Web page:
Erica: Children and Technology under 2
Sarah: All about moderation and limited screen time. Use it to interact with them.
Jessica: How much children are using their thumbs now, we won’t know the impact of that until much later. It’s important for them to use their hands to play.
Margaret: Technology is here and moderation is important. Especially zero to five, very limited, it’s important for you to be present and interacting with your child. Play with your kids and have conversations with them. Children have to learn actively. Be cognizant of how much time you’re on your screens and your children are on screens. Puzzles are a great tool for them to learn motor skills and problem solving skills.
Audience question: Kids needing to know how to use a computer for preschool.
Erica: Computers are fun so if a kid sees an iPad they’ll be able to figure them out.
Audience question: FaceTime and Skype? Her child interacts with his dad who works out of town over FaceTime, is that bad?
Sarah: Interacting with dad takes priority. The child also is able to interact with her in person. FaceTiming is similar to how a child would relate to a picture. They can pick up faces in different contexts.
Erica: Are there learning resources that you definitely recommend?
Edi: Story time at the library. Free and fantastic!
Sarah: She is seeing some of the kids that she does assessments for, that they don’t have a lot of interaction with other children their age. It’s all about exposure to different situations.
Margaret: Playgroups, Amazement Square, places for social interaction that are safe.
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Margaret: Friendships that you make now can last a lifetime. She has friends that have been there in the good times and bad times for 27 years.
Erica: What are the red flag issues we should be looking for? What things do concern you?
Jessica: Lack of eye contact or back and forth babbling. Gross motor skills, kids do things at very times, which is totally fine. If they get 3-4 months behind where you think they should be, you can refer YOURSELF to the Infant and Toddler Connection. The Infant and Toddler Connection is FREE!!!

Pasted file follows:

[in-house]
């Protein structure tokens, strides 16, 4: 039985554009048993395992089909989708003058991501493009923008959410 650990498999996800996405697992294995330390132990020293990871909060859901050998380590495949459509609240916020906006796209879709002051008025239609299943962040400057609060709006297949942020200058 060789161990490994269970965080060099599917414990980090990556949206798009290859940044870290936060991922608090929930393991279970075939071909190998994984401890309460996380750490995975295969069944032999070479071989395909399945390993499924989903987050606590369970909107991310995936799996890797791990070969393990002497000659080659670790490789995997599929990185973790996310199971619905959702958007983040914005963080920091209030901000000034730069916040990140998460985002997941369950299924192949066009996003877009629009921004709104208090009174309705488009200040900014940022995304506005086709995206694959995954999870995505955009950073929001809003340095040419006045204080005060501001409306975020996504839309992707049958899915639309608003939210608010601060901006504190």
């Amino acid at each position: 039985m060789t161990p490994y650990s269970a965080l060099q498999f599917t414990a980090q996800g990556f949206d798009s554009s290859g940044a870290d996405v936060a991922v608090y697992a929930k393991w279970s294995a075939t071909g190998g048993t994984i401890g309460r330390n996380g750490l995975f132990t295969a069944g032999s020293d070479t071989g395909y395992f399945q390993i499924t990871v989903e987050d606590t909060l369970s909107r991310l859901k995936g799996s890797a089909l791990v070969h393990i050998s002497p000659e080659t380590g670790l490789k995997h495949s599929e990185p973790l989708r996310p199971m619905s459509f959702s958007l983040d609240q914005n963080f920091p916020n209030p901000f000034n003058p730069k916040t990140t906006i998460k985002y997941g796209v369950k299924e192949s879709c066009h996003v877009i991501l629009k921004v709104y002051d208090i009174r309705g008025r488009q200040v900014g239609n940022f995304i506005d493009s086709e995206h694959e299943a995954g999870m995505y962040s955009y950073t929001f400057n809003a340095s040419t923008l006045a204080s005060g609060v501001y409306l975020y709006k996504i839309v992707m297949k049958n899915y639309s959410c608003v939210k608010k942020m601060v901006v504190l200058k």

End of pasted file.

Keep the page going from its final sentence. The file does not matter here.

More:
Sarah: If you ever notice your child’s development stop or plateau for a period of time that you’re not comfortable with, it’s good to talk to your pediatrician or someone like the Infant and Toddler Connection.
Audience Question: How does personality play into developmental stuff?
Margaret: For a child that is more of an observer, the social stuff is important to emphasize around 2-3. One on one and small group interaction is fine too.
Erica: What about parallel play? Is that something to be concerned about?
Sarah: From 2-3, parallel play is fine. They might not be playing with each other, they are playing alongside. After 3, the cooperative play starts more.
Audience Question: For a child that’s more reserved, how to encourage play?
Sarah: Some children need to be prompted to learn social skills and lead by example.
Erica: Any toys you suggest? Blocks, puzzles, and board books? Are simple toys the best?
Jessica: Kids naturally want to follow us around and imitate us. That type of interaction is great. Food play, outside in the garden, puzzles.
Margaret: PlayDoh. Sensory tables.
Erica: Pinterest-Sensory Bins
Erica: Take away from the panelists
Sarah: In reference to development charts, don’t feel like you have to memorize it, just reference from time to time. CDC Milestones (online). What your child should be doing, what you can do to help the development, and at what point you should contact your pediatrician.
Jessica: Call Infant and Toddler Connection if you have any concerns. No GUILT! You’re doing the best you can on most of the days. Ask questions of one another but don’t be hard on yourself.
Margaret: Remember to stay present with your children and be a good listener. Be engaged with your children and before you know it they will be teenagers and you want to lay the groundwork for listening well to them. And enjoy it!